Tegan And Sara Heartthrob: Structural Analysis

My favorite album of 2013 is Heartthrob by Canadian twin sister duo Tegan And Sara. I had never heard their music before, but saw a slew of great reviews when this, their newest album, was released in the Spring of 2013 so I bought the album sound-unheard. Loved it immediately. These songs are joyous, refreshing, surprising, crazy-hooky, and undeniable. I've been listening non-stop ever since, and so have my elementary school -aged children who are drawn to good pop music like a magnet.

There are melodic, chordal, and structural elements to these songs that make this such an effective pop album, and I've been curious to analyze these building blocks. This evening I sat down and listened to the entire album and made some notes regarding the musical skeletons of the songs. For any songwriters or producers, I think you'll find this data compelling.

Before I dig into the structures themselves, here are some overall observations of the album:

+ the Heartthrob album contains 10 songs, clocking in at 36 minutes total
+ the album contains no instrumental solos
+ guitars are on the album, but are barely audible
+ although the album is assembled by three different production teams (and, I assume, different sessions/locations) there is a great sonic continuity throughout

Below are some scans of my structural analysis. I mapped out very basic blocks of content in horizontal lines, with my interpretations of what's going on in the composition: VS (for verse), VS A (for verse with an "A" section), VS 2 B (for second verse's "B" section), CH for chorus, PRE (for pre-chorus), etc., and other more specific or hook-related commentary. Then I did some color coding of important recurring structures: neon yellow for BRIDGE, green for VERBAL HOOK, pink for BREAKDOWN.
Let's check out these songs in the order they appear. "CLOSER" is the kickoff tune, the record's first single, and the first song Tegan And Sara have ever had in the American pop charts. It's a great radio song, of course, and I think the structure is a big reason why. Observations on "CLOSER:"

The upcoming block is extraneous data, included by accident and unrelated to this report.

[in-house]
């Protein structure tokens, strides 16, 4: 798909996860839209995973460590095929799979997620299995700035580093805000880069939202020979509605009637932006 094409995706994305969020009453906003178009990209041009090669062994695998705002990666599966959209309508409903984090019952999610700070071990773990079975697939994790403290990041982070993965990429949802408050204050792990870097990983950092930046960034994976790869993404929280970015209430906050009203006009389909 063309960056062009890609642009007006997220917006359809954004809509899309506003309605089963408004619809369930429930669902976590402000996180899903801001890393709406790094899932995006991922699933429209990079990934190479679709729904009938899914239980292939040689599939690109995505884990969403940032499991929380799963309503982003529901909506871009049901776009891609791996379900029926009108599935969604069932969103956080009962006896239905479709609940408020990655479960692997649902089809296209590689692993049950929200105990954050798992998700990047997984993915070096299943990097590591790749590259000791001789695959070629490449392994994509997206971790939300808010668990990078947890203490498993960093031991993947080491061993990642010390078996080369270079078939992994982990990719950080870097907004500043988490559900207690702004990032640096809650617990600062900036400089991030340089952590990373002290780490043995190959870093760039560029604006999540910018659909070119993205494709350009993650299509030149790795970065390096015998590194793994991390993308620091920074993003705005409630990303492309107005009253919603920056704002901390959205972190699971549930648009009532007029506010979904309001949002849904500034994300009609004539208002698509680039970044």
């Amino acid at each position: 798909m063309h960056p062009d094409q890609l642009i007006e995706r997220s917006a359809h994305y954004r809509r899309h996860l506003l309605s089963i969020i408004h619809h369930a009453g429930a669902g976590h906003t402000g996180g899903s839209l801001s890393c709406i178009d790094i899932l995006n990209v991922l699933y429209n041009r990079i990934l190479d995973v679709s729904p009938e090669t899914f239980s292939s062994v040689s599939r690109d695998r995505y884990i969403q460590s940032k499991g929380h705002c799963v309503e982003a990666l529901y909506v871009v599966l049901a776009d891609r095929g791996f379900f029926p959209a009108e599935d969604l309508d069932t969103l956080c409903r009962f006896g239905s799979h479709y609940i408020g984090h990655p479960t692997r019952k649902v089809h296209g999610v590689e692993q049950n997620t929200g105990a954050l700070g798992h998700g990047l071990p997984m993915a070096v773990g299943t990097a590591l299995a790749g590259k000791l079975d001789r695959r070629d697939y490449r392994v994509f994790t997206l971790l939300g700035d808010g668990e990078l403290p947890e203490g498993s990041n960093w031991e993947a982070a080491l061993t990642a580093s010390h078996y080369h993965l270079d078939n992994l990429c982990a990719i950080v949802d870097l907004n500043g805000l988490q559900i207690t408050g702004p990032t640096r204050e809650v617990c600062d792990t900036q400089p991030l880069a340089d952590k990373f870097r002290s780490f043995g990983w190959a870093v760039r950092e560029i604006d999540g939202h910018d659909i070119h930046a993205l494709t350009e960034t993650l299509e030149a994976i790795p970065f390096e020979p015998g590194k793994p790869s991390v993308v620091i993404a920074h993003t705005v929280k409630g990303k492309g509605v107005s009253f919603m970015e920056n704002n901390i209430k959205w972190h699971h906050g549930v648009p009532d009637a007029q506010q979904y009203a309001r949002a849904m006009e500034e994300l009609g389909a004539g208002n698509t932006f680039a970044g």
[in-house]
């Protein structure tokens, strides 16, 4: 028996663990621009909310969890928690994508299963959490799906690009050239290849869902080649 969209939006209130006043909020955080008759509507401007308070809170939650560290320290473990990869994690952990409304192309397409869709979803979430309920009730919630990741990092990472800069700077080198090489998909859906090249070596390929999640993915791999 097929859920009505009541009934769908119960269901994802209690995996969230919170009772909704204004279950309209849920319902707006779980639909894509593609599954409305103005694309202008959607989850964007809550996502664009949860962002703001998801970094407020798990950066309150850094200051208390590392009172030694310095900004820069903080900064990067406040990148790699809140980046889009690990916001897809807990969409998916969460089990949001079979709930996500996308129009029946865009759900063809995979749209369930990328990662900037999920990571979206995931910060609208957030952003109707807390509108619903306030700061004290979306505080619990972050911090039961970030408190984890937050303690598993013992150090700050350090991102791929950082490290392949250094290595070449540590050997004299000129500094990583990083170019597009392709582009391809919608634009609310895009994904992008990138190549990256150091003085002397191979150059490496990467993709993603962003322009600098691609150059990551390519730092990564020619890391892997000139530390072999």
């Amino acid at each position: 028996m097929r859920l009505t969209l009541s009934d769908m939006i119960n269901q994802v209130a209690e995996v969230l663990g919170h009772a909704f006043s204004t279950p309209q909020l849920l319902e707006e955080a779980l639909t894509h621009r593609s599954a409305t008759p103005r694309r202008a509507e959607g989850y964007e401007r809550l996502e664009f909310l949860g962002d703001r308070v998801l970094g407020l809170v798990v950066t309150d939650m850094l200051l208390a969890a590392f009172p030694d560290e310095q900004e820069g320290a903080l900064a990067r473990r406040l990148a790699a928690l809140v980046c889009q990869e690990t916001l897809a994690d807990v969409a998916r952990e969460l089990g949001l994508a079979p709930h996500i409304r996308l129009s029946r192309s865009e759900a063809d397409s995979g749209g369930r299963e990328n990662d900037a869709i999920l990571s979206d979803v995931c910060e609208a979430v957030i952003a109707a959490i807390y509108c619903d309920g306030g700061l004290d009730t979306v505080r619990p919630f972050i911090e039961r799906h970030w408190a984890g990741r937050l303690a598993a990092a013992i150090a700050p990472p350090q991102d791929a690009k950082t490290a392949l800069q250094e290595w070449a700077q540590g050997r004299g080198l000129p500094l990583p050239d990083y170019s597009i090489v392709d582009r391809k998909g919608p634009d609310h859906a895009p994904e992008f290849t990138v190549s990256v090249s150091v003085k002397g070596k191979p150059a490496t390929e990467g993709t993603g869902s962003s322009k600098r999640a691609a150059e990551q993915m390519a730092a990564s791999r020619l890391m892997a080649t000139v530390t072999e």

+ no intro, opens immediately with vocals
+ there are two extra-vocal hooks "AH AH" and "I WANT YOU" that are used interchangeably throughout...nicely unpredictable!
+ we are introduced to the most common song structure of the album...the utilization of verses with both A and B sections, a bridge (often combined with breakdown), and tasty extra-vocal hooks.
"GOODBYE GOODBYE" continues the successful shape of "CLOSER" with almost the same tempo and groove, and a nearly identical skeleton.
"I WAS A FOOL" repeats this basic structure again, although with a mellower groove. Quite a one-two-three punch at the top of the album.
"I'M NOT YOUR HERO" shifts gears, with a much more basic shape.
"DROVE ME WILD" might be my favorite song on the album. It returns to the general "CLOSER" structure, and has a different melodic and attitudinal character than the previous tunes, perhaps due to the influence of co-writers Ossama Al Sarraf and Ned Shepard, making their only appearance.

Side B of the album utilizes a wider variety of structures. To my ears, a highlight of these deeper cuts is "LOVE THEY SAY" which does a neat trick in the second round...the pre-chorus is cut in half. A nice surprise for anybody paying attention.
"NOW I'M ALL MESSED UP" is probably the least-friendly song on the album, but the late-arriving hook "GO, GO" shows up after chorus one and becomes the focal point of the whole piece. By the end of the tune a "GO/STAY" vocal counterpoint becomes a interesting reward for the attentive listener.
"SHOCK TO YOUR SYSTEM" closes the album with its most rock-oriented arrangement. Built on heavy drumming, it's a departure from the rest of the songs, but its appearance at the end of the album doesn't mess with the overall vibe. Similarly to "GO, GO" in "...MESSED UP", the extra-vocal hook "WHAT YOU ARE" shows up post-chorus and becomes a cool thesis statement, lyrically and musically.

Okay, so these thoughts are pretty chilly and nerdy, but I think the pop brilliance of these songs and this album's production was worth a bit of dissection. The whole point being if you like ultra-melodic pop music and cool New Wavey production, this album is a slam dunk! And if you're a songwriter or producer yourself who would ever hope to get radio airplay in 2013, this album is a fine tutorial.


Clint said…
You are beyond cool.

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